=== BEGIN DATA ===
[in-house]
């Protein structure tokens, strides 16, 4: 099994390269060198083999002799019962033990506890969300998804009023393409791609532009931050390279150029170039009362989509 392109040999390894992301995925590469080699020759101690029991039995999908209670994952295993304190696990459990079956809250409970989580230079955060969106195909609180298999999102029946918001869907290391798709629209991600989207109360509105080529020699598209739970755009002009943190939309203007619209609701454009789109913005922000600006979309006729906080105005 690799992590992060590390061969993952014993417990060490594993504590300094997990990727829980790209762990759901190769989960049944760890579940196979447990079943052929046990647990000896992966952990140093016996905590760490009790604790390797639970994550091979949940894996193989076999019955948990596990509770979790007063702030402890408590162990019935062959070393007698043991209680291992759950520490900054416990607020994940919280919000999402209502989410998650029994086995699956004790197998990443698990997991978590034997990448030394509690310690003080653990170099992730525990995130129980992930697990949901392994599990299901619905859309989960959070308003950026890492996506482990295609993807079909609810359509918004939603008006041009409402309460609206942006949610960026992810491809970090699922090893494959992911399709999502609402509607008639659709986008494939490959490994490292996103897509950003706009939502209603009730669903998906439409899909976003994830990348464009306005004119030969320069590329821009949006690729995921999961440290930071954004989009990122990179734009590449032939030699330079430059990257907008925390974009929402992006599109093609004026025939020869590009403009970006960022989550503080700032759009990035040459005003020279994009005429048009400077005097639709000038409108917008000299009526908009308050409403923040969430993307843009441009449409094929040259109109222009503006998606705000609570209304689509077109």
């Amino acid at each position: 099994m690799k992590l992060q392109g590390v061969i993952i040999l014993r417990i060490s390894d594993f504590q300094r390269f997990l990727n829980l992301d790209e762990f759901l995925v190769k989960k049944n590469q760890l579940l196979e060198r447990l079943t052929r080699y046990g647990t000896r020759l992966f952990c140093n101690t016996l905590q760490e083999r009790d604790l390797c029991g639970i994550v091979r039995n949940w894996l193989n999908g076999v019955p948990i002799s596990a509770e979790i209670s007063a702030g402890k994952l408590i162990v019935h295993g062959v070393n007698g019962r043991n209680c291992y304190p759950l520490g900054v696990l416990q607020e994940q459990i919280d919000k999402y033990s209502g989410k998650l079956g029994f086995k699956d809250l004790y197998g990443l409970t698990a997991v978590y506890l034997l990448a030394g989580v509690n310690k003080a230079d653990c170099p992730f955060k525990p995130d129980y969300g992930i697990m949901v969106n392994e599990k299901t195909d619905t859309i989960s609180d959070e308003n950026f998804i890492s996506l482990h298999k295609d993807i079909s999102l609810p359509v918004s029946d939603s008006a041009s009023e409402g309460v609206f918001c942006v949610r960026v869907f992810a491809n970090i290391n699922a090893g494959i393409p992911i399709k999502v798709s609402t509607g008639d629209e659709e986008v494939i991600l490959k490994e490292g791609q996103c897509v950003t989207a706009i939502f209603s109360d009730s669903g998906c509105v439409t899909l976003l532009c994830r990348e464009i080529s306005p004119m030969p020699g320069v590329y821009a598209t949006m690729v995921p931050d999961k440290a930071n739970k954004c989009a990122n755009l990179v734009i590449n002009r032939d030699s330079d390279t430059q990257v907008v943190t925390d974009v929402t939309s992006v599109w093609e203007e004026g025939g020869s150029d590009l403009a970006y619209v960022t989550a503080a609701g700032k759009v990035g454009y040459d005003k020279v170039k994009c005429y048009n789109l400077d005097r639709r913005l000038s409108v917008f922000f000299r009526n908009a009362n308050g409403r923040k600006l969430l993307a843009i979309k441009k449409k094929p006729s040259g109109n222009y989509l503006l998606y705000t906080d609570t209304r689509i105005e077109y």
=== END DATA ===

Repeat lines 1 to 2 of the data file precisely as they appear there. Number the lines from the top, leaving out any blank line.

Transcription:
[in-house]
């Protein structure tokens, strides 16, 4: 099994390269060198083999002799019962033990506890969300998804009023393409791609532009931050390279150029170039009362989509 392109040999390894992301995925590469080699020759101690029991039995999908209670994952295993304190696990459990079956809250409970989580230079955060969106195909609180298999999102029946918001869907290391798709629209991600989207109360509105080529020699598209739970755009002009943190939309203007619209609701454009789109913005922000600006979309006729906080105005 690799992590992060590390061969993952014993417990060490594993504590300094997990990727829980790209762990759901190769989960049944760890579940196979447990079943052929046990647990000896992966952990140093016996905590760490009790604790390797639970994550091979949940894996193989076999019955948990596990509770979790007063702030402890408590162990019935062959070393007698043991209680291992759950520490900054416990607020994940919280919000999402209502989410998650029994086995699956004790197998990443698990997991978590034997990448030394509690310690003080653990170099992730525990995130129980992930697990949901392994599990299901619905859309989960959070308003950026890492996506482990295609993807079909609810359509918004939603008006041009409402309460609206942006949610960026992810491809970090699922090893494959992911399709999502609402509607008639659709986008494939490959490994490292996103897509950003706009939502209603009730669903998906439409899909976003994830990348464009306005004119030969320069590329821009949006690729995921999961440290930071954004989009990122990179734009590449032939030699330079430059990257907008925390974009929402992006599109093609004026025939020869590009403009970006960022989550503080700032759009990035040459005003020279994009005429048009400077005097639709000038409108917008000299009526908009308050409403923040969430993307843009441009449409094929040259109109222009503006998606705000609570209304689509077109």